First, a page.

As a subcontractor of CRNA service to companies that contract anesthesia services to GI practices, I am gaining first hand experience in anesthesia bundling . Recently one of the new GI practices terminated a contract after only four months of service. The primary motivation behind this questionably ethical move was a prominent payors negotiation, which enhanced the GI practice’s facility fee in exchange for the bundling of anesthesia services.
Some Back Story – This particular Payor has spent the past year refusing to pay for anesthesia services without pre-authorization, delaying or denying payments and in general discouraging the administration of propofol by qualified anesthesia professionals. Bundling is the next hoop to be added by this Payor.
Bundling occurs when a Payor negotiates an all inclusive fee to cover expenses related to a particular procedure, known as a facility fee. This negotiated bundle shifts the propofol decision directly to the GI practice. Now the GI practice determines which of their patients (or physicians) warrants the use of an anesthesia provider and propofol.
Some may argue this removes the “middle man” anesthesia services companies and improves efficiency. Or does it simply shift the “middle man” to the GI practice? This particular practice believes they will avoid any “company model” issues because they will not be charging separately for anesthesia services, and therefore not profiting from the anesthesia provider’s services.
Really ? – Lets drill down a bit at this argument. I don’t have access to any actual numbers so I will invent some to illustrate my point. Lets assign a facility fee of $350 before the bundling negotiation. After negotiations the bundling results in a $150 increase for a total of $500. in the practices facility fee. This particular practice often does 45 procedures a day. Under the old facility their fee was $350×45=$15,750. The bundled fee $500×45=$22,500 results in a gain of $6,750 per day in facility fees. $6750x 5days= $33,750 week, 33750x 52weeks = $1,755,000.00 annual increase in facility fees.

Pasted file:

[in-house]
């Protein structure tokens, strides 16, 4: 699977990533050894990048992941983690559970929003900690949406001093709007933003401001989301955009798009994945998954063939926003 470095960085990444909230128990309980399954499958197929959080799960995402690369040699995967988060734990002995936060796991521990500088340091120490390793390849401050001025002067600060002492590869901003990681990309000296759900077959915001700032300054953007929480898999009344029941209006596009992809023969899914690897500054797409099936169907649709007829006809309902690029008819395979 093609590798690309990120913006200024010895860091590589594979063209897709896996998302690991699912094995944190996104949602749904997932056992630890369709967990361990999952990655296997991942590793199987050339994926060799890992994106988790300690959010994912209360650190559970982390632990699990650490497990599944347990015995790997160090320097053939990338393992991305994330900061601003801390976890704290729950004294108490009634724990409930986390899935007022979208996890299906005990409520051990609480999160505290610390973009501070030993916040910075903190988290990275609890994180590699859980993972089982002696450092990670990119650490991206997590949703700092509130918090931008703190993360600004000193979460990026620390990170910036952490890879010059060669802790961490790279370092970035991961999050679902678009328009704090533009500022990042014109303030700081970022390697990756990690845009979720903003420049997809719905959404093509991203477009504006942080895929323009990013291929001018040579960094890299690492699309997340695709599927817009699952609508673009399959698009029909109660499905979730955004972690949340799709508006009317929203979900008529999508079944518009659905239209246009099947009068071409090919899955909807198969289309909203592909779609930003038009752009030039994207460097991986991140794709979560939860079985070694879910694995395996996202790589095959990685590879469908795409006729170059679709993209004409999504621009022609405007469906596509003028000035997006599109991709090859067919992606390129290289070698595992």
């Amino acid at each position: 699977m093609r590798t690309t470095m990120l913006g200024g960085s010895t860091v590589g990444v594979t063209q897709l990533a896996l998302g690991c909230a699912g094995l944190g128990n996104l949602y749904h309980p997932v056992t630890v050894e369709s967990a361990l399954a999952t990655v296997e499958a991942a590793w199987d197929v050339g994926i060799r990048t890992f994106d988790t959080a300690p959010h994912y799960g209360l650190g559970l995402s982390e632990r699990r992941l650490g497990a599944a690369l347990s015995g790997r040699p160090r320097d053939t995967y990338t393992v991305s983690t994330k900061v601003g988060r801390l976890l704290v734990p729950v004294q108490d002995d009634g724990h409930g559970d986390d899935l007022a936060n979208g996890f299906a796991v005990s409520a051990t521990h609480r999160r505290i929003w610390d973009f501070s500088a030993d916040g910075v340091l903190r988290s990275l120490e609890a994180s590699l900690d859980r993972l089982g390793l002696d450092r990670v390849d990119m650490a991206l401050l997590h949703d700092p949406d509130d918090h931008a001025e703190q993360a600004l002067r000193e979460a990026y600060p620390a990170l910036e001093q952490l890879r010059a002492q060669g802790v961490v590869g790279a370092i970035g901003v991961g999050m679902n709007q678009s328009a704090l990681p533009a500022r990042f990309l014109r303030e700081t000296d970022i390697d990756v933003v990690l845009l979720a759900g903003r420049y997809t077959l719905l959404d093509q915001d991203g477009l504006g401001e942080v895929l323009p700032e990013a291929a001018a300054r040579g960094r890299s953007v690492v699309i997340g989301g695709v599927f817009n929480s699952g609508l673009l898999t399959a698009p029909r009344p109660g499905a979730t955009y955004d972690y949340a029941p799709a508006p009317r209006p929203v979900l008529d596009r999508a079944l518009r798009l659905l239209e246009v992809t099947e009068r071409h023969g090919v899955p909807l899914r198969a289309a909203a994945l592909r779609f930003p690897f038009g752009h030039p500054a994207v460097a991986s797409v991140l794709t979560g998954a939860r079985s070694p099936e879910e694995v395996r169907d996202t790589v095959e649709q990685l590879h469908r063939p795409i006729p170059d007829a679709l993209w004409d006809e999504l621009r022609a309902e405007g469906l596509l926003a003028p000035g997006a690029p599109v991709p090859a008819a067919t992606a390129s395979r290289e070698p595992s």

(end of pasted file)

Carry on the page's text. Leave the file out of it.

Obviously this does not take into account the additional cost of a CRNA. This practice was never an anesthesia provider in every room practice. Only one of the four rooms had a CRNA or MDA. The remainder were the conscious sedation model where the GI physician directed nurses to administer a concoction of drugs to get the patient through the procedure.
With bundling this practice intends to employ a CRNA(s) and offer one room with propofol. If we use a CRNA market rate of $1000 a day for a 10 hour day – $1000 x 5days x 52 weeks = $260,000.00 $1,755,000 – $260,000 = $1,495,00 difference to the GI practice. Now who is the “middle man” ?
Although anesthesia bundling will probably not go away in the near future, there are ways to prepare for a bundling proposal.
Dennis Gundersen, CRNA
Next time – Anesthesia, the Insidious Creep ?